This is not required under the Act on the Protection of Personal Information. However, the guidelines issued by the PPC provide that, as a general rule, a business operator handling personal information should strive to immediately notify the PPC of incidents of data security breach and the preventive measures taken. Moreover, the Guidelines Targeting Financial Sectors Pertaining to the Protection of Personal Information established by the PPC and the FSA state that if a personal information breach occurs, the business operator handling the personal information should immediately report the breach to the FSA and promptly make a public announcement addressing – among other things – the facts around the breach and the measures to be taken to prevent a recurrence.

Electronic marketing and internet use

Electronic marketing Are there rules specifically governing unsolicited electronic marketing (spam)?

The Act on Specified Commercial Transactions (57/1975) prohibits companies from advertising their sales terms by email without the customer’s prior request or consent. Further, the Act on the Regulation of Transmission of Specified Electronic Mail (26/2002) regulates the transmission of emails as a means of advertisement of sales activities. Under this act, in principle companies must not transmit such emails without the customer’s prior request or consent.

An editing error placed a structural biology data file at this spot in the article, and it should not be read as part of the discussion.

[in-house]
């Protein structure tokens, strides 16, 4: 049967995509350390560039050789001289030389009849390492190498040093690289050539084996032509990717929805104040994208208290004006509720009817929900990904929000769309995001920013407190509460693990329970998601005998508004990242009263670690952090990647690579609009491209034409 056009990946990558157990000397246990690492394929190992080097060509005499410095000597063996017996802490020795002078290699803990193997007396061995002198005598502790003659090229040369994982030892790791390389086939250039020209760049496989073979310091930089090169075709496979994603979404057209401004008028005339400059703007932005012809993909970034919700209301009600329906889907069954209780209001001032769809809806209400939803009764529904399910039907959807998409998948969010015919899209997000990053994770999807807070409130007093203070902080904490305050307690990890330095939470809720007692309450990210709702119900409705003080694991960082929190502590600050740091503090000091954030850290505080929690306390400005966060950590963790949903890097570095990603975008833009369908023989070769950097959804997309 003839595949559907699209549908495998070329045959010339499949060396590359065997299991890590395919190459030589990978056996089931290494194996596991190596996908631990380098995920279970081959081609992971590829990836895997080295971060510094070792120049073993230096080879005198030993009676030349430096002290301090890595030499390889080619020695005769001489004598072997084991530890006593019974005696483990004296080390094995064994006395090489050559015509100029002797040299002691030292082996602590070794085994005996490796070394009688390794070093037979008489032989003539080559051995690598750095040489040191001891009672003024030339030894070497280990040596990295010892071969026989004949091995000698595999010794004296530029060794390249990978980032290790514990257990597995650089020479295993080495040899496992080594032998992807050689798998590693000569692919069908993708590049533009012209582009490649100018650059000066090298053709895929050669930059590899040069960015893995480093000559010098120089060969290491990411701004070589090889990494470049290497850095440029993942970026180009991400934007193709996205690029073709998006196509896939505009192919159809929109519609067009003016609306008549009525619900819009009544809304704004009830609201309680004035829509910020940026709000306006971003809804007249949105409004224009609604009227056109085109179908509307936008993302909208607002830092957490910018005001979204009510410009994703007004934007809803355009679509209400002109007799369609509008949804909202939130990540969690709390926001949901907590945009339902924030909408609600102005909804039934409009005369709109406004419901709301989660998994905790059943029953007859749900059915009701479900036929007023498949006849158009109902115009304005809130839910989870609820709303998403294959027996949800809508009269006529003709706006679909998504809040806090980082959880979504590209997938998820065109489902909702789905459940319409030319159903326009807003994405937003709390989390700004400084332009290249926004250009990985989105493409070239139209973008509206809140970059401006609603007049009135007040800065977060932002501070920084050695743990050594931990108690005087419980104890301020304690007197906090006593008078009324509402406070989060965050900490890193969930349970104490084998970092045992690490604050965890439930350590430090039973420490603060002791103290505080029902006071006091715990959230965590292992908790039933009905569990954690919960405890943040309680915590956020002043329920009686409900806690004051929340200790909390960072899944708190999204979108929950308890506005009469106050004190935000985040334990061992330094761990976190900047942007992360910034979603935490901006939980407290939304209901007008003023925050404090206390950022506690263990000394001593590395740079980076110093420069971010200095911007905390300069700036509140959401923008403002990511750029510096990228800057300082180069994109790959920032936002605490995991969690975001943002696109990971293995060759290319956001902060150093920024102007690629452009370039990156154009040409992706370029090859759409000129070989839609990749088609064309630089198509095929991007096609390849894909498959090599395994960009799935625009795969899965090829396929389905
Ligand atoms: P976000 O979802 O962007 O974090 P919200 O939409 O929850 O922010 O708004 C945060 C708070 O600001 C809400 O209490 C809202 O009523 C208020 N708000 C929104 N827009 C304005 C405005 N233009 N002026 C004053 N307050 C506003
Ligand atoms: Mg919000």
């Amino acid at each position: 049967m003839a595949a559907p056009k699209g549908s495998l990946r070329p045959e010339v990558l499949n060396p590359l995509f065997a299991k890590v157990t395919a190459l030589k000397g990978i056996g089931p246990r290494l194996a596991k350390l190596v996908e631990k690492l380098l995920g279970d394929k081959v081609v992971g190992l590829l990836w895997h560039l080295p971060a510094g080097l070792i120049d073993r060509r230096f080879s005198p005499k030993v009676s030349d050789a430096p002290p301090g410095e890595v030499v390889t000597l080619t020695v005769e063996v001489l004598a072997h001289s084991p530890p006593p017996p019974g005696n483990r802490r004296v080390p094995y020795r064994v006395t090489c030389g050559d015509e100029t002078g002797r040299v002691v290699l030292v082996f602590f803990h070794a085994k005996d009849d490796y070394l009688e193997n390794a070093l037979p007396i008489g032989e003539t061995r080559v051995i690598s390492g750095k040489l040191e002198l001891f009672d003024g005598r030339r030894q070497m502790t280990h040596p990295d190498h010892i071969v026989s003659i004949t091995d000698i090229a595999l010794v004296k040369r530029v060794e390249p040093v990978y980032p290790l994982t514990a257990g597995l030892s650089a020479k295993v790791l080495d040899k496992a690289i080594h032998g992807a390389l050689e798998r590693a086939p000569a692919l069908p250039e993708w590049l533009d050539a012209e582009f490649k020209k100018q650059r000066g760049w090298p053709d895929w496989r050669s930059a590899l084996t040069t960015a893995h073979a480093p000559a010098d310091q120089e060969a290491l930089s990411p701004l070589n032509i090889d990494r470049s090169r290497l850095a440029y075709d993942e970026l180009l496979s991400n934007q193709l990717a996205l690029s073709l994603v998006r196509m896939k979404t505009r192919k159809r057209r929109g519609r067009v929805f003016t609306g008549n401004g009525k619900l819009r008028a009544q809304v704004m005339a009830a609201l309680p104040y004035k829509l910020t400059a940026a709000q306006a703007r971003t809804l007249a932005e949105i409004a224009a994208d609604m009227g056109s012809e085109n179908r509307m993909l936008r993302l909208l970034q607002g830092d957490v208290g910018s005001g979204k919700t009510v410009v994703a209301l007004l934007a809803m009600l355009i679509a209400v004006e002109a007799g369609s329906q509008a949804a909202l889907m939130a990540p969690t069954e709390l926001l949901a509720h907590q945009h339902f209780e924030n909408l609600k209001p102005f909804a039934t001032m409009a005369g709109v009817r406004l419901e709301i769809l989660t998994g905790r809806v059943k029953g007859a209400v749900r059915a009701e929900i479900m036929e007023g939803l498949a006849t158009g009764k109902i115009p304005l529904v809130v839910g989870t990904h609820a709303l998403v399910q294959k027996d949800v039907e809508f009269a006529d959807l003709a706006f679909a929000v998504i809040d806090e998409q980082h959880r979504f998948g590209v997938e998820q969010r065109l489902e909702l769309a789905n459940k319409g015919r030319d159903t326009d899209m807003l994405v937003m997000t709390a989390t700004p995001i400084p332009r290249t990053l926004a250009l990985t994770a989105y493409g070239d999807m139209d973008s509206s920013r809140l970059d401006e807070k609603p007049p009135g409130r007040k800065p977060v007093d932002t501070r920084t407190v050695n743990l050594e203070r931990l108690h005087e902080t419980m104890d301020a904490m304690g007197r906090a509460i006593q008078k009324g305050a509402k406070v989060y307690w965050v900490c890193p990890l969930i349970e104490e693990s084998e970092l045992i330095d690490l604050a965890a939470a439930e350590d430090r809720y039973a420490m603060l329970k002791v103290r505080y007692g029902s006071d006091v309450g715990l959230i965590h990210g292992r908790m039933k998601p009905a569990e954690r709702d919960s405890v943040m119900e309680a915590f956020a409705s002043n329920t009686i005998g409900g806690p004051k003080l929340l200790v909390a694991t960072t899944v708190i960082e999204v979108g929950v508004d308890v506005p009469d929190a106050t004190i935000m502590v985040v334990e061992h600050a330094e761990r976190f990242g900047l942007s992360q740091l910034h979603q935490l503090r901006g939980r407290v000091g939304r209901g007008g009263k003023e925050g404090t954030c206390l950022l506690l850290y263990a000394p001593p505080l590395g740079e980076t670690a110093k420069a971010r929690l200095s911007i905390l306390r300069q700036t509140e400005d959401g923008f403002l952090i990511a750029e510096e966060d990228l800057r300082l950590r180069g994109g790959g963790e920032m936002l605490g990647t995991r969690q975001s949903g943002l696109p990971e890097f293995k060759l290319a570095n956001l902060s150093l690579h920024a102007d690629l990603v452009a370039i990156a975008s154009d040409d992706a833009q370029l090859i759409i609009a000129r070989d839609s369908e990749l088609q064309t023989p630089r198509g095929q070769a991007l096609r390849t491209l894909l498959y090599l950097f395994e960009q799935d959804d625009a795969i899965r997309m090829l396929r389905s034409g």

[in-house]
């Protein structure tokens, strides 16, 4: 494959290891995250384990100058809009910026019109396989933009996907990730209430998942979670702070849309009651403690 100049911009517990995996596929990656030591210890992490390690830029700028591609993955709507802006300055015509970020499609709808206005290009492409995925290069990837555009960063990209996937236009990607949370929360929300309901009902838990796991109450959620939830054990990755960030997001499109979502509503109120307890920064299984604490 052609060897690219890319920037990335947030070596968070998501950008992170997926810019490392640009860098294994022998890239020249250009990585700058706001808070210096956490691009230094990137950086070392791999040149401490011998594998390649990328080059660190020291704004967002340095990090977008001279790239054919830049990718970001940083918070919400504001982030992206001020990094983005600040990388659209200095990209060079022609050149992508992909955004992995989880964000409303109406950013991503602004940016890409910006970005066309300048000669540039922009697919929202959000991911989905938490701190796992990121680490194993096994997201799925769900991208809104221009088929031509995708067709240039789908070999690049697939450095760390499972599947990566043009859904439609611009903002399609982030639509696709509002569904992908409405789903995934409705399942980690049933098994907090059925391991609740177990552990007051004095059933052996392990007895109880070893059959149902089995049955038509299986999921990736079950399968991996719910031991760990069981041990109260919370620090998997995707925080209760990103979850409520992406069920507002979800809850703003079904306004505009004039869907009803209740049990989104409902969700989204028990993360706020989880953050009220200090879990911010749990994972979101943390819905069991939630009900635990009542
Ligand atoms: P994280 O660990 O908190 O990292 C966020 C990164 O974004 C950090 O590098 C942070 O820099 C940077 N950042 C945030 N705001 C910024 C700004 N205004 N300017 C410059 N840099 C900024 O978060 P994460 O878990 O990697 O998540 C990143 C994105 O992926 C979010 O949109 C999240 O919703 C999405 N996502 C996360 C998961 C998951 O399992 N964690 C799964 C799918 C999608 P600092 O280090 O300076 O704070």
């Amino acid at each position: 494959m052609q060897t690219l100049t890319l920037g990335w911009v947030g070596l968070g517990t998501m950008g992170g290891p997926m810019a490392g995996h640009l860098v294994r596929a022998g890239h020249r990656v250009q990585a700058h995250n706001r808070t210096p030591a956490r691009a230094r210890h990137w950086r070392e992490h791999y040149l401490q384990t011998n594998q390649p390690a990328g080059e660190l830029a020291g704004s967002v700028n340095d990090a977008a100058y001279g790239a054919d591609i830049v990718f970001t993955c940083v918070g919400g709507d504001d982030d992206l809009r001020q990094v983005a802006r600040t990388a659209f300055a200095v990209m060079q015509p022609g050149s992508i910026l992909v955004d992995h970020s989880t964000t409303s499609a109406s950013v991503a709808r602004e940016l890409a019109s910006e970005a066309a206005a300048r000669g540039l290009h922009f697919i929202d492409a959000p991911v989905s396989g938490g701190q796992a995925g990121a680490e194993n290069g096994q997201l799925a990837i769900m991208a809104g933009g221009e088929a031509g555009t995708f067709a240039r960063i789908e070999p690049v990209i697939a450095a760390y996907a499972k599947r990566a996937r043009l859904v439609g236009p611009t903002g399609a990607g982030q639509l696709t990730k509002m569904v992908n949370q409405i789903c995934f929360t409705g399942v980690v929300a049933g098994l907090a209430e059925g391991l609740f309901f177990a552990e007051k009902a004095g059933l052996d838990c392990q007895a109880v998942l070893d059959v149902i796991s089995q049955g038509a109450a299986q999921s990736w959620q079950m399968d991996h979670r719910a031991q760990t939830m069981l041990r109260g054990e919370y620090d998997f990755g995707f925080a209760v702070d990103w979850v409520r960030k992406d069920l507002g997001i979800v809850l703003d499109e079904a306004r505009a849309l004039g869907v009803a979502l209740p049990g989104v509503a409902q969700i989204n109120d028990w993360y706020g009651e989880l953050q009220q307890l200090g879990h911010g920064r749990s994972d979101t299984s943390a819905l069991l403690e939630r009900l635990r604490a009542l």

Therefore, sending unsolicited email marketing messages (ie, spam) is prohibited by the Act on Specified Commercial Transactions and the Act on the Regulation of Transmission of Specified Electronic Mail.

Cookies Are there rules governing the use of cookies?

There are no special rules regarding the use of cookies or similar technologies.

Data transfer and third parties

Cross-border data transfer What rules govern the transfer of data outside your jurisdiction?

In principle, the Act on the Protection of Personal Information restricts the provision of personal data to third parties in a foreign country without the subject individual’s prior consent.

The exceptions to the above restriction include the following:

  • With respect to a third party that is a recipient of personal data, the prior consent requirement will not apply to the transfer of personal data to such operators with a management system conforming to the standards set out in the Personal Information Protection Commission (PPC) rules. The PPC rules currently provides two categories of exempt recipient operators:
    • a recipient operator, together with another operator that is the transferor of personal data to such recipient operator, ensures compliance with relevant provisions of the Act on the Protection of Personal Information by taking appropriate and reasonable measures between the transferor operator; and
    • a recipient operator that has obtained recognition based on an international framework concerning the handling of personal information (eg, recognition by the APEC Cross-Border Privacy Rules).